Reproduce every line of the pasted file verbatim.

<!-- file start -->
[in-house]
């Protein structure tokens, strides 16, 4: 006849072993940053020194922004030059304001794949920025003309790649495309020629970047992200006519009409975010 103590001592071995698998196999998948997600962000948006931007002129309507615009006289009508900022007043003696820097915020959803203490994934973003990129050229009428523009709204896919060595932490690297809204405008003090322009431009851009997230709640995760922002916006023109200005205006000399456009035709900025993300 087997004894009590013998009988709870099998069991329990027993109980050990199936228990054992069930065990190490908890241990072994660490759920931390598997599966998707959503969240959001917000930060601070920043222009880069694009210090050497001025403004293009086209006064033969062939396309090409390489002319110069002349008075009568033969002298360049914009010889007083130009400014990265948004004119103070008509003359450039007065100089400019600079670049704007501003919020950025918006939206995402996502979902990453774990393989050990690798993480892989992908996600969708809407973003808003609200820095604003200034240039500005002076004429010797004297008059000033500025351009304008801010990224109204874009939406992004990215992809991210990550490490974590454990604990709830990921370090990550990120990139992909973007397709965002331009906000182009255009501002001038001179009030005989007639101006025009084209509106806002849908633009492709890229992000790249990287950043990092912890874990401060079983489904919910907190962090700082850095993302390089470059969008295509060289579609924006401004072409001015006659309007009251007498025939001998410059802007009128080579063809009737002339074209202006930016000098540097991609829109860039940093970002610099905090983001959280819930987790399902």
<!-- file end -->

[in-house]
């Protein structure tokens, strides 16, 4: 006849072993940053020194922004030059304001794949920025003309790649495309020629970047992200006519009409975010 103590001592071995698998196999998948997600962000948006931007002129309507615009006289009508900022007043003696820097915020959803203490994934973003990129050229009428523009709204896919060595932490690297809204405008003090322009431009851009997230709640995760922002916006023109200005205006000399456009035709900025993300 087997004894009590013998009988709870099998069991329990027993109980050990199936228990054992069930065990190490908890241990072994660490759920931390598997599966998707959503969240959001917000930060601070920043222009880069694009210090050497001025403004293009086209006064033969062939396309090409390489002319110069002349008075009568033969002298360049914009010889007083130009400014990265948004004119103070008509003359450039007065100089400019600079670049704007501003919020950025918006939206995402996502979902990453774990393989050990690798993480892989992908996600969708809407973003808003609200820095604003200034240039500005002076004429010797004297008059000033500025351009304008801010990224109204874009939406992004990215992809991210990550490490974590454990604990709830990921370090990550990120990139992909973007397709965002331009906000182009255009501002001038001179009030005989007639101006025009084209509106806002849908633009492709890229992000790249990287950043990092912890874990401060079983489904919910907190962090700082850095993302390089470059969008295509060289579609924006401004072409001015006659309007009251007498025939001998410059802007009128080579063809009737002339074209202006930016000098540097991609829109860039940093970002610099905090983001959280819930987790399902």